Comparison Between "Ode to a Nightingale" and "Disabled"

Topics: Poetry, John Keats, Romanticism Pages: 3 (1181 words) Published: October 15, 2012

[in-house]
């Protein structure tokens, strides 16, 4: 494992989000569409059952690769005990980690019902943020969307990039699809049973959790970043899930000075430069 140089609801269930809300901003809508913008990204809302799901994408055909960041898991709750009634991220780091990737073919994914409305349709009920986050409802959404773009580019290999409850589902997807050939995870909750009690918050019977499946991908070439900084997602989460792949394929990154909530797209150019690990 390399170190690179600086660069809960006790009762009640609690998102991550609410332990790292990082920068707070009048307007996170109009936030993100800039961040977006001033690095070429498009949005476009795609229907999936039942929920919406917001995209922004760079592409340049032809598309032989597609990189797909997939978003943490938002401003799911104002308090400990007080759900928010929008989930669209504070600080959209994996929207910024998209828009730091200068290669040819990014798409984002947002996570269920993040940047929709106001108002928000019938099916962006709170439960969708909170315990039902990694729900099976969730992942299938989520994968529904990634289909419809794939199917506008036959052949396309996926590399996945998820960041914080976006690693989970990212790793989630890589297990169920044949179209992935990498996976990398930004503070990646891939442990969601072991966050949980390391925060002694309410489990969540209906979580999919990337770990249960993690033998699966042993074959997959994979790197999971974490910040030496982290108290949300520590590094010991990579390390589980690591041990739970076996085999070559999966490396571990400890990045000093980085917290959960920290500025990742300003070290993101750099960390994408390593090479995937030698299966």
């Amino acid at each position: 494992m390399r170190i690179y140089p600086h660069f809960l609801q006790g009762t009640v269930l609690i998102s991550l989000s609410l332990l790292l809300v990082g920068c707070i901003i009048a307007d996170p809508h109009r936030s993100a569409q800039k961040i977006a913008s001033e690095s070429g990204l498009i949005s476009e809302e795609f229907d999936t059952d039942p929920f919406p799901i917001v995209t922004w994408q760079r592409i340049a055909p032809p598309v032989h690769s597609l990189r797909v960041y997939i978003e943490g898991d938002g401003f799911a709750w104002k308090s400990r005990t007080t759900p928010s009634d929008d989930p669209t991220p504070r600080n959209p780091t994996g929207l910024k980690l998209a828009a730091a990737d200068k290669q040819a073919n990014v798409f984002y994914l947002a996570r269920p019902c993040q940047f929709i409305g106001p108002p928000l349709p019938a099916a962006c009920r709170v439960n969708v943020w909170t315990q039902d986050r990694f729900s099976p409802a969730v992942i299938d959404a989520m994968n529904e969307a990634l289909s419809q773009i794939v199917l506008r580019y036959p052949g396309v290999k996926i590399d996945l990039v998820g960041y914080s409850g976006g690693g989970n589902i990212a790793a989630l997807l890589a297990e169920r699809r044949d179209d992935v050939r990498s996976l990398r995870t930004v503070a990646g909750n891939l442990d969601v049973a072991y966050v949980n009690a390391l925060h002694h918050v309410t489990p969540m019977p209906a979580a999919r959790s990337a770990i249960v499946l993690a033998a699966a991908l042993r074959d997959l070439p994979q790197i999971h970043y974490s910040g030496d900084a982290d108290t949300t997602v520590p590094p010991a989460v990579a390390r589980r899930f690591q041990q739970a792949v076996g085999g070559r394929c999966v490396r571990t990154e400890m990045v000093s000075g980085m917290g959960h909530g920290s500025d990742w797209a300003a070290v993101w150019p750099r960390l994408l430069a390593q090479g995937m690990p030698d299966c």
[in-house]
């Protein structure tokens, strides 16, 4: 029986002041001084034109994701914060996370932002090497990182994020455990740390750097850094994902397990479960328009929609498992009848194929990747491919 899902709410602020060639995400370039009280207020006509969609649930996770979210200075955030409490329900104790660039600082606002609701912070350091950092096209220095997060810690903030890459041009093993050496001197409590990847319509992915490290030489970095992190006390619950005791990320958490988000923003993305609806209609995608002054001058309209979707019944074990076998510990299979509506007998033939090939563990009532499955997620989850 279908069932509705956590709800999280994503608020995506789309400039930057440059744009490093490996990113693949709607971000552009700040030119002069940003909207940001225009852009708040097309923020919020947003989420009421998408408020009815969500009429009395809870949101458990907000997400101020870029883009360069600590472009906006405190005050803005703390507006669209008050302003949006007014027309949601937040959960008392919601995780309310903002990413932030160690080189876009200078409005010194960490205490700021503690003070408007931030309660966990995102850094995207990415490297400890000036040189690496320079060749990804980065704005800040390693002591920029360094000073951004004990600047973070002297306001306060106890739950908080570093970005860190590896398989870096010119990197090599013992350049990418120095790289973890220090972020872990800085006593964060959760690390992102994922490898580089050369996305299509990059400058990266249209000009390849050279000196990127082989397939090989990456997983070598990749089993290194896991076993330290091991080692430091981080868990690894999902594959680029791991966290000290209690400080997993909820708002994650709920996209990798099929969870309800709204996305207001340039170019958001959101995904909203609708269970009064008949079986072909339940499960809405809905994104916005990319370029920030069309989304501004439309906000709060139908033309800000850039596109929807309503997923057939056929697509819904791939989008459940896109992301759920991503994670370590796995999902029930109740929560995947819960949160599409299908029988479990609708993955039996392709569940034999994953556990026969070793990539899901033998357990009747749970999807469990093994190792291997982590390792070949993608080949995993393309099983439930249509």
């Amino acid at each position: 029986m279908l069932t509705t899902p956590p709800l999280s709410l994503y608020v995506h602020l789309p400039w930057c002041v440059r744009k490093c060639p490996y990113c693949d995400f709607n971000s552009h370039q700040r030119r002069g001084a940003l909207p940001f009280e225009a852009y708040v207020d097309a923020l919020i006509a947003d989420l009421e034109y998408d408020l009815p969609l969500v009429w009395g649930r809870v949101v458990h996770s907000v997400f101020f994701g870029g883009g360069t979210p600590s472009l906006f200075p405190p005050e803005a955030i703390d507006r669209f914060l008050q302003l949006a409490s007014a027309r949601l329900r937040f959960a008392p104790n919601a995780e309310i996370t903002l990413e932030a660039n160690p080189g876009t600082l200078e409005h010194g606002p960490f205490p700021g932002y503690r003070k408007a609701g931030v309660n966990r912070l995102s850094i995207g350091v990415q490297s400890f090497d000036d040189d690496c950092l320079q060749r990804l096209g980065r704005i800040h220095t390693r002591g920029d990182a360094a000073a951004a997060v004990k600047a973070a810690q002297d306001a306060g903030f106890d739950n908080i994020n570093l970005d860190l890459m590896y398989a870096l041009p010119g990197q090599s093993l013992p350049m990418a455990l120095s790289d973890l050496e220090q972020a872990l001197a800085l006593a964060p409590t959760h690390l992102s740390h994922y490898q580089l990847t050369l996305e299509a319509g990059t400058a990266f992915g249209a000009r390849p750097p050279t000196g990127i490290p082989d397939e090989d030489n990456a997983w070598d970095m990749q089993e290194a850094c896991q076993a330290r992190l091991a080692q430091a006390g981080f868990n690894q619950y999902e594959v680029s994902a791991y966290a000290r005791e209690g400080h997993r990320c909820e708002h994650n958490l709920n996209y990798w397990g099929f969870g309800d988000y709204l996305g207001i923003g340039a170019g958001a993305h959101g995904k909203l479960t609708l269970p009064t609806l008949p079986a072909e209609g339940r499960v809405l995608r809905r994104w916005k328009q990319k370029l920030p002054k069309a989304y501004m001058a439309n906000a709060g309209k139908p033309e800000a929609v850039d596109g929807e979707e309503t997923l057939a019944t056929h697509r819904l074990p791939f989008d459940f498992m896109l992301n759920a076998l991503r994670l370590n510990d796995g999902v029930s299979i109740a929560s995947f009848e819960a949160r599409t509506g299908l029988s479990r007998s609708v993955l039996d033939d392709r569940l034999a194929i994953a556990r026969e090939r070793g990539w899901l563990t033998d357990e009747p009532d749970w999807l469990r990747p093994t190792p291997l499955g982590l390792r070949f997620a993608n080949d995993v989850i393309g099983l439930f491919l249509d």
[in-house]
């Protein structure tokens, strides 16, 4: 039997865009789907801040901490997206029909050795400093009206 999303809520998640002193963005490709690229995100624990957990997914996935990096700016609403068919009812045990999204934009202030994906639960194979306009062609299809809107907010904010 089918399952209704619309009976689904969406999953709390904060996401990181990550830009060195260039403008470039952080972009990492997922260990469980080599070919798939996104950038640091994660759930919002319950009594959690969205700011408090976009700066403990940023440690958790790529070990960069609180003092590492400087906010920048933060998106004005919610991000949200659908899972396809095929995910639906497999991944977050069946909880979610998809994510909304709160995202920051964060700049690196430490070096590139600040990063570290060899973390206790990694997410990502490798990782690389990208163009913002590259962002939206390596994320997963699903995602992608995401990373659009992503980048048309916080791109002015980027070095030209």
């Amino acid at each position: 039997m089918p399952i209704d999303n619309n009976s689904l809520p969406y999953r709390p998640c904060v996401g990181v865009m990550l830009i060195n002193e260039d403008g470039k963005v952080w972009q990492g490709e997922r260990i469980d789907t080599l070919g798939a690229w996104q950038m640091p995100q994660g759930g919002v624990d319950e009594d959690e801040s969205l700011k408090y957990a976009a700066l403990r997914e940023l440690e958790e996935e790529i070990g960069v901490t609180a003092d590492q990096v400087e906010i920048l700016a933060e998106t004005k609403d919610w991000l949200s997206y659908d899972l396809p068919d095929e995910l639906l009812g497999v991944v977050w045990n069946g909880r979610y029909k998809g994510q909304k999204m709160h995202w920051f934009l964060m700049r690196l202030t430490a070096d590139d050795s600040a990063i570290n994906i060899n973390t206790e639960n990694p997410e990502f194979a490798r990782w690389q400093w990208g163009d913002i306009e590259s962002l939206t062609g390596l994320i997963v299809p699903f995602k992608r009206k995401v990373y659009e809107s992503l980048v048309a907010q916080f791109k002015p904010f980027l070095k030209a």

In the poem "Ode to a Nightingale" by John Keats, the poem’s preoccupations and qualities evoke a Romantic sentimental recollection for the past and refer to it several times. Framed through dynamic poetic techniques and powerful visual imagery, Keats conveys universal concerns and values of immortality of art and the mortality of humans through the compilation of the themes of mortality, nature and transience. “Disabled” by the modernist poet, Wilfred Owen projects numerous sensual metaphors to evoke emotional responses of traumatic war experiences. “Disabled” has transcended barriers of time to pursue concerns and values through the compilation of themes and emotions of unseen scars, human mortality, and religion. The preoccupations and qualities of these poems that represent the two poetic movements are the themes, the use of tone, the mood and atmosphere, the concerns and values and the structure. In “Ode to a Nightingale” when the persona hears the bird’s song, it causes him to ruminate on the concerns and values of the immortality of art and the mortality of humans, which represents the Romantic Movement. The main themes explored in the poem “Ode to a Nightingale” are mortality, nature and transience, which were the common themes explored in Romantic poems. Through the deep analysis of the poem “Ode to a Nightingale”, it is evident that the persona harnesses the power of his imagination, and utilises it to escape the confines of his prison like reality. The persona imagines the loss of the physical world and sees himself dead, sitting in his garden. The bird's song serves as an intense reminder of the world of imagination, a world of permanence as opposed to the human world of transience, of suffering and decay and death. The poem emphasizes largely on the message that pleasure cannot last and that death is an inevitable part of life. It also reinforces the fact that nature is superior to humans in many ways. On closer examination of the poem “Ode to a...
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